As students and teachers begin to settle into their routines in the new school year, a new type of educational opportunity is on deck for local students—and it’s one that Doug Heumann feels is more important than ever.
“Parents need to know what their kids’ rights are; students need to know what their rights are,” Heumann said. “It is important to understand what LGBTQ-plus students can and cannot do.”
Heumann is the director of the Central Coast Coalition for Inclusive Schools (CCC4IS), an organization collaborating with the Gala Pride and Diversity Center in San Luis Obispo, San Luis Obispo County Office of Education, and Diversity Coalition to co-sponsor ACLU-led informational sessions on the rights of LGBTQ-plus students.
“The election is coming up in 2024 and there are outside voices from the current [school] boards … that will want to run on a platform that is counter to students’ rights,” Heumann said. “We are holding these info sessions because it is clear that it is time to educate people on these matters as the tides shift in the culture and political climate of California and the country. … We must do this because of all the vitriol these students are experiencing.”
Nipomo High School and Paso Robles High School will host the free sessions from 6 to 8 p.m.—with Nipomo’s on Sept. 12 and Paso’s on Sept. 13.
According to CCC4IS, the sessions will include information on bullying and harassment protections, names and pronouns, student privacy and expression, accessing restrooms and facilities, dress code policies, student clubs, inclusive curricula, complaint processes, and more.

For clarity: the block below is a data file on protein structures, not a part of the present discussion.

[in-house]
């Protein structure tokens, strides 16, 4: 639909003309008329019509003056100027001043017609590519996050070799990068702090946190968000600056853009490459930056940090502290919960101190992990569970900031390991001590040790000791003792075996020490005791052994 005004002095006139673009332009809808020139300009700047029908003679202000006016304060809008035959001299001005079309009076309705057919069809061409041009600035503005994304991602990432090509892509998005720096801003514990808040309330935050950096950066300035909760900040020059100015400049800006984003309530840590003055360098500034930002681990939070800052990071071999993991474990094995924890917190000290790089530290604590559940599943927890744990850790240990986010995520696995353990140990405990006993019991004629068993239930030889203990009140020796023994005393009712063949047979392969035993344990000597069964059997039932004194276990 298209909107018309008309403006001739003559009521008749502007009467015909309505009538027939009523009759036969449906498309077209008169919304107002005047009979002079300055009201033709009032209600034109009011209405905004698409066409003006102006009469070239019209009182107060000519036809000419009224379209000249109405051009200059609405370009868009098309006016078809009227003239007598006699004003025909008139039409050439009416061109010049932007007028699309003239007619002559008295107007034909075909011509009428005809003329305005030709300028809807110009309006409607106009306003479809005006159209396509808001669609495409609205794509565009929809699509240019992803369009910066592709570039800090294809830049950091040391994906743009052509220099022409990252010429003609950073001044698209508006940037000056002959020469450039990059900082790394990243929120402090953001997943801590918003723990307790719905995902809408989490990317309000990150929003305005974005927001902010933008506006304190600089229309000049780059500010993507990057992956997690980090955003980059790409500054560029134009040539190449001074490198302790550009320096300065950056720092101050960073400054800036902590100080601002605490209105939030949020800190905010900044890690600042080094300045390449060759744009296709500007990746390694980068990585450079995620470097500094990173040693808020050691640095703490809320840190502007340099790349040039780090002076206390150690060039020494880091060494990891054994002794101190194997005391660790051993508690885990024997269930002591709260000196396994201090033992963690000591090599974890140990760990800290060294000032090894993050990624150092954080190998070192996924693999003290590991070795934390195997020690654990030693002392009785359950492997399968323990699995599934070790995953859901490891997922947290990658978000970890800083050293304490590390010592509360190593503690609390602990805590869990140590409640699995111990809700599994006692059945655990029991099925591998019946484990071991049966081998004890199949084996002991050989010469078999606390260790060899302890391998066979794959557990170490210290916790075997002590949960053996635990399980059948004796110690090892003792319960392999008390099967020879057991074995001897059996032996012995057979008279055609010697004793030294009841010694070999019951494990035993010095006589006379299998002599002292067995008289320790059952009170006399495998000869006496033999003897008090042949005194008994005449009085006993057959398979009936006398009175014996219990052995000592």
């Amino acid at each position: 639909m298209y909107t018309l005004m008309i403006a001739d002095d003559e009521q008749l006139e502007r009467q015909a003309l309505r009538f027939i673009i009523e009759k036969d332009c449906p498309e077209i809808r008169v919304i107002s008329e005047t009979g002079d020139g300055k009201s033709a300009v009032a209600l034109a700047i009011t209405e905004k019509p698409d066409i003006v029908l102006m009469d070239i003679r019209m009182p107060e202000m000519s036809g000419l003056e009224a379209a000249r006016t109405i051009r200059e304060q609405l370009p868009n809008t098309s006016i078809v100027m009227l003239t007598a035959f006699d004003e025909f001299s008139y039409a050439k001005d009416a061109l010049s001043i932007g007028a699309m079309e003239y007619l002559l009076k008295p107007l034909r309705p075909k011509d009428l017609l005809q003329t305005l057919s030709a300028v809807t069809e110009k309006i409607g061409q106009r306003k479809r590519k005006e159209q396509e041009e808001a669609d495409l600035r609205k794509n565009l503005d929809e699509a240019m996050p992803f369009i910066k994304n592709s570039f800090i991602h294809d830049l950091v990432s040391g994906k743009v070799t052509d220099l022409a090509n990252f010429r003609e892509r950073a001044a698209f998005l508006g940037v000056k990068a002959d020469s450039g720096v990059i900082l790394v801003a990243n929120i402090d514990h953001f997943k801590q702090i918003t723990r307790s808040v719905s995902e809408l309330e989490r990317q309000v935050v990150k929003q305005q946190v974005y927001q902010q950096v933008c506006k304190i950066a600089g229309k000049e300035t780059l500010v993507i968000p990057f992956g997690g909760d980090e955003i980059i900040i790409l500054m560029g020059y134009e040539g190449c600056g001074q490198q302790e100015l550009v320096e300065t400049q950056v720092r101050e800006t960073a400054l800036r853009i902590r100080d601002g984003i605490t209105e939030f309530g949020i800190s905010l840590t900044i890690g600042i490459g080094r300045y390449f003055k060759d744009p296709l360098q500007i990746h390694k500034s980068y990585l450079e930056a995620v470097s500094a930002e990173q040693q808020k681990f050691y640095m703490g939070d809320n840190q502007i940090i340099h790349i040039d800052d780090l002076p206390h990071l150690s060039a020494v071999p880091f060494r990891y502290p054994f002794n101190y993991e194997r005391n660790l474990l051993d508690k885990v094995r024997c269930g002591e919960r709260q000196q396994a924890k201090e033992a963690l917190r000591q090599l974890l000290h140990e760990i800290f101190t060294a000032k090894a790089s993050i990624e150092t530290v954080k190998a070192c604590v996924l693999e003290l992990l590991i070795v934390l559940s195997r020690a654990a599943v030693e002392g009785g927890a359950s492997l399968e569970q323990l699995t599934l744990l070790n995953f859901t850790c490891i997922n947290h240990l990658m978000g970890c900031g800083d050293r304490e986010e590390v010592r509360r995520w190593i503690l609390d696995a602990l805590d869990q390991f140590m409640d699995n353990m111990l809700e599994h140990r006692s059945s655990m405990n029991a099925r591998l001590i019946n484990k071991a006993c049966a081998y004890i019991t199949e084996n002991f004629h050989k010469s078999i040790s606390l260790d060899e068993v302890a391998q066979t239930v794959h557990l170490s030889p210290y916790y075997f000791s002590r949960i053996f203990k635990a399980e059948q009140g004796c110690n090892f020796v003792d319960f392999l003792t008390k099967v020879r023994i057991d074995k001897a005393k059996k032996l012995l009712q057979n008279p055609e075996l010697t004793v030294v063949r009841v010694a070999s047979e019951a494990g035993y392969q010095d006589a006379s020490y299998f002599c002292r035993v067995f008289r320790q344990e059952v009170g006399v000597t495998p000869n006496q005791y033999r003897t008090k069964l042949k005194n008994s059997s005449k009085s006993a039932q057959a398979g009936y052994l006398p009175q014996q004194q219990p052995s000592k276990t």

“Any adult on a school campus needs to be informed and ready to step up to stop acts of LGBTQ-plus discrimination from happening,” Heumann said. “Because when it does happen, seeing people stand by and do nothing is just disheartening.”
Heumann said that while CCC4IS stressed that the ACLU attorneys present will not be disseminating legal advice, the information they will provide is important regardless.
“We have people in the middle of this who might not be affected by this stuff personally but should still know what is there and why it is important,” Heumann said. “Even students and parents who are familiar with student rights might have differing levels of how much they know that we can help reinforce with these sessions.”
As the county, state, and country push into the future, Heumann said he’s hopeful that people will continue to educate themselves on the issue of LGBTQ-plus students’ rights and continue to foster a safer, inclusive environment for all.
“The big question a lot of these students are asking themselves is, ‘Does anyone give a crap about what is happening to us?’” he said. “LGBTQ-plus support is important in schools because if you don’t have an adult you know is aware of the rights you have and the issues you face, how will you be willing to report things that happen to you that violate those rights?”